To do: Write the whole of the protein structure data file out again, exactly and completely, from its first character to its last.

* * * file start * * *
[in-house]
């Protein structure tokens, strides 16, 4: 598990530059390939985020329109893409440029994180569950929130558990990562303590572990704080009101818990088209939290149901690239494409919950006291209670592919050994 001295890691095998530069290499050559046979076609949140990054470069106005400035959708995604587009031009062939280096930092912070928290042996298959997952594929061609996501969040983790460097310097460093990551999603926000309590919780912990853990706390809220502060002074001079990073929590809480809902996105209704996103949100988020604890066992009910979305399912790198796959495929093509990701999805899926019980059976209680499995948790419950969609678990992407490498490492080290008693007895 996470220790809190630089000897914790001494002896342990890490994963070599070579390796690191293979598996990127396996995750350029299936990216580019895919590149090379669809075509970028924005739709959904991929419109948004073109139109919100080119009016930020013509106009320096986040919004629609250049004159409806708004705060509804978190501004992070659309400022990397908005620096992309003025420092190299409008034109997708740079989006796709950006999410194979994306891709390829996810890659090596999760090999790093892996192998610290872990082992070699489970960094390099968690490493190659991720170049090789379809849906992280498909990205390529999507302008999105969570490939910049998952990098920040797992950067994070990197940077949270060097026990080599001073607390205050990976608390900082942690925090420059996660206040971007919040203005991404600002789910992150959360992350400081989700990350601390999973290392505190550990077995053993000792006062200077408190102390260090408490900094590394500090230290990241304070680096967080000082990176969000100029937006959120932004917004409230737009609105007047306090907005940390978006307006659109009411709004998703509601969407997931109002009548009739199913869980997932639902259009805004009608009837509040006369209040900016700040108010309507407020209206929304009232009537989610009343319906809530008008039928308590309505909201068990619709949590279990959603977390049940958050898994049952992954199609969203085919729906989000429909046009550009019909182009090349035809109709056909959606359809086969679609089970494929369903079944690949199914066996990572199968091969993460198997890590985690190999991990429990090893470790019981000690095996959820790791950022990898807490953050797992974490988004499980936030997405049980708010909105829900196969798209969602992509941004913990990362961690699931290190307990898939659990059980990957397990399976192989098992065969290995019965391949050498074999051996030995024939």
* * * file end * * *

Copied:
[in-house]
């Protein structure tokens, strides 16, 4: 598990530059390939985020329109893409440029994180569950929130558990990562303590572990704080009101818990088209939290149901690239494409919950006291209670592919050994 001295890691095998530069290499050559046979076609949140990054470069106005400035959708995604587009031009062939280096930092912070928290042996298959997952594929061609996501969040983790460097310097460093990551999603926000309590919780912990853990706390809220502060002074001079990073929590809480809902996105209704996103949100988020604890066992009910979305399912790198796959495929093509990701999805899926019980059976209680499995948790419950969609678990992407490498490492080290008693007895 996470220790809190630089000897914790001494002896342990890490994963070599070579390796690191293979598996990127396996995750350029299936990216580019895919590149090379669809075509970028924005739709959904991929419109948004073109139109919100080119009016930020013509106009320096986040919004629609250049004159409806708004705060509804978190501004992070659309400022990397908005620096992309003025420092190299409008034109997708740079989006796709950006999410194979994306891709390829996810890659090596999760090999790093892996192998610290872990082992070699489970960094390099968690490493190659991720170049090789379809849906992280498909990205390529999507302008999105969570490939910049998952990098920040797992950067994070990197940077949270060097026990080599001073607390205050990976608390900082942690925090420059996660206040971007919040203005991404600002789910992150959360992350400081989700990350601390999973290392505190550990077995053993000792006062200077408190102390260090408490900094590394500090230290990241304070680096967080000082990176969000100029937006959120932004917004409230737009609105007047306090907005940390978006307006659109009411709004998703509601969407997931109002009548009739199913869980997932639902259009805004009608009837509040006369209040900016700040108010309507407020209206929304009232009537989610009343319906809530008008039928308590309505909201068990619709949590279990959603977390049940958050898994049952992954199609969203085919729906989000429909046009550009019909182009090349035809109709056909959606359809086969679609089970494929369903079944690949199914066996990572199968091969993460198997890590985690190999991990429990090893470790019981000690095996959820790791950022990898807490953050797992974490988004499980936030997405049980708010909105829900196969798209969602992509941004913990990362961690699931290190307990898939659990059980990957397990399976192989098992065969290995019965391949050498074999051996030995024939």